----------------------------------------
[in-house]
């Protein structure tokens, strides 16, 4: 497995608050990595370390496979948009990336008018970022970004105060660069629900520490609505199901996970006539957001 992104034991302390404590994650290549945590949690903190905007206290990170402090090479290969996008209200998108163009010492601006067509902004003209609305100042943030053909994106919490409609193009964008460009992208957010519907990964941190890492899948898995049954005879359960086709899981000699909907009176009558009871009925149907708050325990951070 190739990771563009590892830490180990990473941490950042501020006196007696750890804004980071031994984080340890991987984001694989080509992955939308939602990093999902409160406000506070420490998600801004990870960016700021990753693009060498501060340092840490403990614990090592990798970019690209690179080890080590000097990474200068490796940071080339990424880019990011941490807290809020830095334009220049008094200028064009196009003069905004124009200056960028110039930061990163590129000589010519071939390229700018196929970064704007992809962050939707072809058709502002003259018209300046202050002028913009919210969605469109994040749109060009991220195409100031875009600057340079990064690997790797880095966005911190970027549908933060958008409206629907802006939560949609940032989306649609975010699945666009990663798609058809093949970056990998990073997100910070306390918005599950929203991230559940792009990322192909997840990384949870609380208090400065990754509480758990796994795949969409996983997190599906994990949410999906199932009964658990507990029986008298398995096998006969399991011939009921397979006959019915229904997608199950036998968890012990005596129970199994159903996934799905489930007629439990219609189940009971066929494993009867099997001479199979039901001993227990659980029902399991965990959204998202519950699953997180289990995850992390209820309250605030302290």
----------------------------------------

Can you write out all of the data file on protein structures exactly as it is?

[in-house]
């Protein structure tokens, strides 16, 4: 497995608050990595370390496979948009990336008018970022970004105060660069629900520490609505199901996970006539957001 992104034991302390404590994650290549945590949690903190905007206290990170402090090479290969996008209200998108163009010492601006067509902004003209609305100042943030053909994106919490409609193009964008460009992208957010519907990964941190890492899948898995049954005879359960086709899981000699909907009176009558009871009925149907708050325990951070 190739990771563009590892830490180990990473941490950042501020006196007696750890804004980071031994984080340890991987984001694989080509992955939308939602990093999902409160406000506070420490998600801004990870960016700021990753693009060498501060340092840490403990614990090592990798970019690209690179080890080590000097990474200068490796940071080339990424880019990011941490807290809020830095334009220049008094200028064009196009003069905004124009200056960028110039930061990163590129000589010519071939390229700018196929970064704007992809962050939707072809058709502002003259018209300046202050002028913009919210969605469109994040749109060009991220195409100031875009600057340079990064690997790797880095966005911190970027549908933060958008409206629907802006939560949609940032989306649609975010699945666009990663798609058809093949970056990998990073997100910070306390918005599950929203991230559940792009990322192909997840990384949870609380208090400065990754509480758990796994795949969409996983997190599906994990949410999906199932009964658990507990029986008298398995096998006969399991011939009921397979006959019915229904997608199950036998968890012990005596129970199994159903996934799905489930007629439990219609189940009971066929494993009867099997001479199979039901001993227990659980029902399991965990959204998202519950699953997180289990995850992390209820309250605030302290």